Tonight has been spent watching TV, doing research and, around 11 o’clock, sleeping in my chair. I woke just before 2am, made sandwiches for tomorrow and sat don to gaze at my blank screen whilst wondering what I have done with my life. This is, I believe, vaguely in line with my plan from last week.
A lot of today was spent photographing pennies. A lot of Saturday was spent doing this too. We have several drop-down menus of Victorian Pennies on eBay and two of them were nearly sold out. There’s something about this, particularly when you also have to remove the photos of the ones that sold and enter new prices, that requires precision. Unfortunately this is easier said then done as all pennies look much the same and it can be confusing. At one point to day I had to stop and double check my work, but fortunately it all went well. Saturday was slightly more difficult, but I was beset by a variety of customers and phone calls on Saturday, which never helps.
They were the ones known as “bun pennies” today – the young portrait of Queen Victoria where she is wearing her hair in a bun. It was current from 1860-94. Before that the pennies had been a little larger, and made from copper rather than bronze. After 1894, they carried a veiled head portrait, also known as the Old Head. She didn’t do badly – being depicted as a teenager on copper coins from 1837 to 1894. I think that makes her 75. They changed the silver coin effigy in 1887, but left the copper for a few more years. All in all, it’s quite complex as a series, due to various small differences in the dies used for making the coins, but I try to avoid most of the complexity by claiming to be the tea boy when asked questions of a searching nature.
As kids, we used to find bun pennies in our change, because they were still circulating until we went decimal in 1971. By that time they were worn virtually flat, which is the typical state of 99.99% of the pennies that now come through the door. They were good times for coin collecting in those days, as you could form a collection from pocket change, even if it was a poor quality collection. When decimal coins came in coin collecting declined as a hobby. It returned when the Mint started producing new designs every year, but after Covid it seems to have declined again.
I remember the days of penny candy over here. 30 cents went a long way back then. 29 cents even bought a loaf of bread. Now a loaf of quality bread is at minimum $8 and usually is around $10. Rick has been making his own.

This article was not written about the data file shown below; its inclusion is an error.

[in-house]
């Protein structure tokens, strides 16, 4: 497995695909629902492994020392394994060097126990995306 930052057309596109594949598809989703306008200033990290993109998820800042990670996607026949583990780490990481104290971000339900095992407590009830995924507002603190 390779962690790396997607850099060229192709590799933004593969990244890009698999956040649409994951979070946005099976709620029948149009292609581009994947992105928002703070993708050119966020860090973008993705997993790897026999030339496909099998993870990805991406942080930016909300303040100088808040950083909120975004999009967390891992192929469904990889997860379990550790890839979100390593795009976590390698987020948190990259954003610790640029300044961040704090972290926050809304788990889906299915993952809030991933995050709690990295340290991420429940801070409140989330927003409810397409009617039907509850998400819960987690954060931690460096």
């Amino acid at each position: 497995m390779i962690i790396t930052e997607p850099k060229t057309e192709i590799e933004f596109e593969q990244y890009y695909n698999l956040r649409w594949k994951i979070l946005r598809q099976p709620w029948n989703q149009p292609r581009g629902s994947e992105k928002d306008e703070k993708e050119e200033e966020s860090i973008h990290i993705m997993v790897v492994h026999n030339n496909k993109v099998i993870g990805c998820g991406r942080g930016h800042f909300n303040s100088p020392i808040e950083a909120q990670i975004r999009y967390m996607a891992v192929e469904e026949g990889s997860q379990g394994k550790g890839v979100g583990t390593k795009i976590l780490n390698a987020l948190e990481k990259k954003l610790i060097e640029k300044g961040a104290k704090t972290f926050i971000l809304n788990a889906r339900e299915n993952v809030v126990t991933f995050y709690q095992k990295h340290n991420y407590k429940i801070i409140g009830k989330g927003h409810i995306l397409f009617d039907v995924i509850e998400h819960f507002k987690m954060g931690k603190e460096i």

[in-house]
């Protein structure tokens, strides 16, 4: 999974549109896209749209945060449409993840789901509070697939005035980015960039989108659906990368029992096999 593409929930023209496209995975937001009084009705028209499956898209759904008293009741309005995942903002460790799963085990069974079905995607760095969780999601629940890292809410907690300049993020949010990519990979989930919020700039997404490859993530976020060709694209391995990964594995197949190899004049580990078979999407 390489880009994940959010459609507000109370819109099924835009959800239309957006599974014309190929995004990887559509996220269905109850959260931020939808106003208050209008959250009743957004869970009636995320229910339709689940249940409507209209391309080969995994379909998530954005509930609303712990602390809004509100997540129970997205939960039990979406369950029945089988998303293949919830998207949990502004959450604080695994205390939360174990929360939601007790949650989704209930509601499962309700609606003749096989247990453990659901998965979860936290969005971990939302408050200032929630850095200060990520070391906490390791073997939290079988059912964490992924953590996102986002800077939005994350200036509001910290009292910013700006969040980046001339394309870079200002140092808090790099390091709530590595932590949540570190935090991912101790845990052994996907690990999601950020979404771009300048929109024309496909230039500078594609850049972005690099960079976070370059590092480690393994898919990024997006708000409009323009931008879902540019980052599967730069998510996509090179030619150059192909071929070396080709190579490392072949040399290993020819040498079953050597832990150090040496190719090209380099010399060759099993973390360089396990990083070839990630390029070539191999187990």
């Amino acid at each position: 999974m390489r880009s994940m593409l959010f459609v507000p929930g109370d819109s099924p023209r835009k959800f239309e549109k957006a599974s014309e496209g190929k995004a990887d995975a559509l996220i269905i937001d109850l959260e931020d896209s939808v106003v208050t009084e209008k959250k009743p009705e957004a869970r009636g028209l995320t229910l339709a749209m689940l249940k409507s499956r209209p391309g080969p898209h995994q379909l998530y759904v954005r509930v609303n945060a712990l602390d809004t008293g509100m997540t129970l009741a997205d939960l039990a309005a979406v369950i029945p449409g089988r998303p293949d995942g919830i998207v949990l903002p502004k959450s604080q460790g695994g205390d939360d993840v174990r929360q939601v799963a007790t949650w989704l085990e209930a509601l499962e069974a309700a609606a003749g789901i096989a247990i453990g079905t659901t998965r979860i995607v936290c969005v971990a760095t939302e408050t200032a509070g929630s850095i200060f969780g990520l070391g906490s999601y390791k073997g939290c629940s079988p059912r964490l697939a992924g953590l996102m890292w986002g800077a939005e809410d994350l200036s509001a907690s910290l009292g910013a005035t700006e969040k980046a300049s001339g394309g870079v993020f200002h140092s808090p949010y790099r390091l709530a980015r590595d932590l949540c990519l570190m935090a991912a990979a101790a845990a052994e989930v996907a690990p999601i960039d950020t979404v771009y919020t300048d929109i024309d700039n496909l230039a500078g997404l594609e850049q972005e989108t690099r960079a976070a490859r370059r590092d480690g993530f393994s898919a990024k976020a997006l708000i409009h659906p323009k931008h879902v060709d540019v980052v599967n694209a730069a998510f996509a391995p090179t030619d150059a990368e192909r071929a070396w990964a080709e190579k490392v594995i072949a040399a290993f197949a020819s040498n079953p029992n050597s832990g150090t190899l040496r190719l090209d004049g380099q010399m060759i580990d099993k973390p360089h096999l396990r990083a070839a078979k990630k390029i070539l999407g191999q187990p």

That’s a lot of money for a loaf of bread! Having said that, I suppose we aren’t too far behind.
It was possible to buy a penny bun in the bus station on the way back from school. Two pence buttered.
A penny for butter? I never had to make that coice, but I suspect my bun would have remained dry. I have always been a bit on the frugal side.
I mostly settled for the unbuttered bun. The butter was probably marge anyway.
You are probably healthier as a result of your self-denial. Yes, I remember the days when they all came in blocks. Margarine has come long way since then in terms of spreadability.
It seems to me that what you have done with your time is to become an expert on coins, medals, and other collectables. No small thing, especially with those pennies. Makes my head spin just thinking about it.
I’m just glad that I don’t live in America – some of your collectors collect things by date, rarity, condition AND colour of coin. An hour with an American coin magazine (courtesy of the internet) is a bewildering place for a man like me.
But yes, I know a few things, and am hoping this will keep my mind lively in retirement. 🙂
Yes! And you know enough to give talks on those things. Very impressive, indeed.
It’s easy to confuse a head full of jumbled knowledge with a mis-spent youth. 🙂
Oh, I expect so!
🙂 It’s good to be enthusiastic, but a sense of balance comes in handy too, as Julia tends to remind me several times a year.
Fascinating and memory provoking
🙂 I remember changing half a crown into pennies at a seaside arcade and the feeling of weight I had in my pockets (that’s 30 pennies fro those of you who don’t remember the days of pre-Decimal coins.).
That was a fortune to a boy, Quercus
It certainly was. We had a couple of trips to Skegness where I blew my savings on penny arcade games and I then gave up gambling as mugs game. Perhaps that was what my parents intended.